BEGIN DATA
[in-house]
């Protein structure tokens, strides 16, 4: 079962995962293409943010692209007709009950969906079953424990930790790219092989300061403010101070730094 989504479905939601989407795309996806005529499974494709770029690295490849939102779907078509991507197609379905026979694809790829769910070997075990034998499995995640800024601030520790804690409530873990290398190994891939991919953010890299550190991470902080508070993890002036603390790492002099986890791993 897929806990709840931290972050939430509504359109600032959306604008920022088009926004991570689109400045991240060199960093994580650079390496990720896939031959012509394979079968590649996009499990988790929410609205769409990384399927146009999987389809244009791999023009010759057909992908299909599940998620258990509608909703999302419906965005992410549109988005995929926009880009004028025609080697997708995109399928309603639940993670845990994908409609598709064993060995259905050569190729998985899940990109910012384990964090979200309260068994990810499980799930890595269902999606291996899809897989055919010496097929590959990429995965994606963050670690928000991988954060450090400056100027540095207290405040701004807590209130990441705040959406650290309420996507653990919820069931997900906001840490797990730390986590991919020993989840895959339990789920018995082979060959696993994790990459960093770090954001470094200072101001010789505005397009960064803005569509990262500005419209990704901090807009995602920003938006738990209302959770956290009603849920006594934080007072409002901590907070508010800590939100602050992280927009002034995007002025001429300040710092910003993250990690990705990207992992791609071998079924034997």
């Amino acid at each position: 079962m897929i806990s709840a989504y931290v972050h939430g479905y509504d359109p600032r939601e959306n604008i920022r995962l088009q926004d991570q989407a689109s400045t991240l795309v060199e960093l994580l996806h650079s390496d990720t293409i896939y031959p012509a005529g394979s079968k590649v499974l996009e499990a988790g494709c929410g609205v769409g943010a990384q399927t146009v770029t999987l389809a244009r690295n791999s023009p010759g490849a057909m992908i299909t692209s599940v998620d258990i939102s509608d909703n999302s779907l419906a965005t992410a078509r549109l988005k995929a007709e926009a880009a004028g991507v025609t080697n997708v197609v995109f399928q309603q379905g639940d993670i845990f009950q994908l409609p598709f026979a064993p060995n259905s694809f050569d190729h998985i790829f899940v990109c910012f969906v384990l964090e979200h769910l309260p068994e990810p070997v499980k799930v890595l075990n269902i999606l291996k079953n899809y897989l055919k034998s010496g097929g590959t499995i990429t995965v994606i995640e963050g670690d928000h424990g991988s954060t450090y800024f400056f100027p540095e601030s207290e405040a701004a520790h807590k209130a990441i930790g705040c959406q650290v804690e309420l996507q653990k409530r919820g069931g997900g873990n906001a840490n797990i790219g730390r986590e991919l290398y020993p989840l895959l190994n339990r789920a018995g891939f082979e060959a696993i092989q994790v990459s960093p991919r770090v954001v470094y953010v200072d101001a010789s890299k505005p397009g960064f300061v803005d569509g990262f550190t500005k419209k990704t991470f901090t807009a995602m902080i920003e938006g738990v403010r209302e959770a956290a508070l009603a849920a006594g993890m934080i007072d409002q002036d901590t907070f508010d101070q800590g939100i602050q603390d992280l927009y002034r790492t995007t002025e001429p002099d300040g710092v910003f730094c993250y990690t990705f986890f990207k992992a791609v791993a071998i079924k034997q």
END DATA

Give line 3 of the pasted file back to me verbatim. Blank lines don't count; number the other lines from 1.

């Amino acid at each position: 079962m897929i806990s709840a989504y931290v972050h939430g479905y509504d359109p600032r939601e959306n604008i920022r995962l088009q926004d991570q989407a689109s400045t991240l795309v060199e960093l994580l996806h650079s390496d990720t293409i896939y031959p012509a005529g394979s079968k590649v499974l996009e499990a988790g494709c929410g609205v769409g943010a990384q399927t146009v770029t999987l389809a244009r690295n791999s023009p010759g490849a057909m992908i299909t692209s599940v998620d258990i939102s509608d909703n999302s779907l419906a965005t992410a078509r549109l988005k995929a007709e926009a880009a004028g991507v025609t080697n997708v197609v995109f399928q309603q379905g639940d993670i845990f009950q994908l409609p598709f026979a064993p060995n259905s694809f050569d190729h998985i790829f899940v990109c910012f969906v384990l964090e979200h769910l309260p068994e990810p070997v499980k799930v890595l075990n269902i999606l291996k079953n899809y897989l055919k034998s010496g097929g590959t499995i990429t995965v994606i995640e963050g670690d928000h424990g991988s954060t450090y800024f400056f100027p540095e601030s207290e405040a701004a520790h807590k209130a990441i930790g705040c959406q650290v804690e309420l996507q653990k409530r919820g069931g997900g873990n906001a840490n797990i790219g730390r986590e991919l290398y020993p989840l895959l190994n339990r789920a018995g891939f082979e060959a696993i092989q994790v990459s960093p991919r770090v954001v470094y953010v200072d101001a010789s890299k505005p397009g960064f300061v803005d569509g990262f550190t500005k419209k990704t991470f901090t807009a995602m902080i920003e938006g738990v403010r209302e959770a956290a508070l009603a849920a006594g993890m934080i007072d409002q002036d901590t907070f508010d101070q800590g939100i602050q603390d992280l927009y002034r790492t995007t002025e001429p002099d300040g710092v910003f730094c993250y990690t990705f986890f990207k992992a791609v791993a071998i079924k034997q």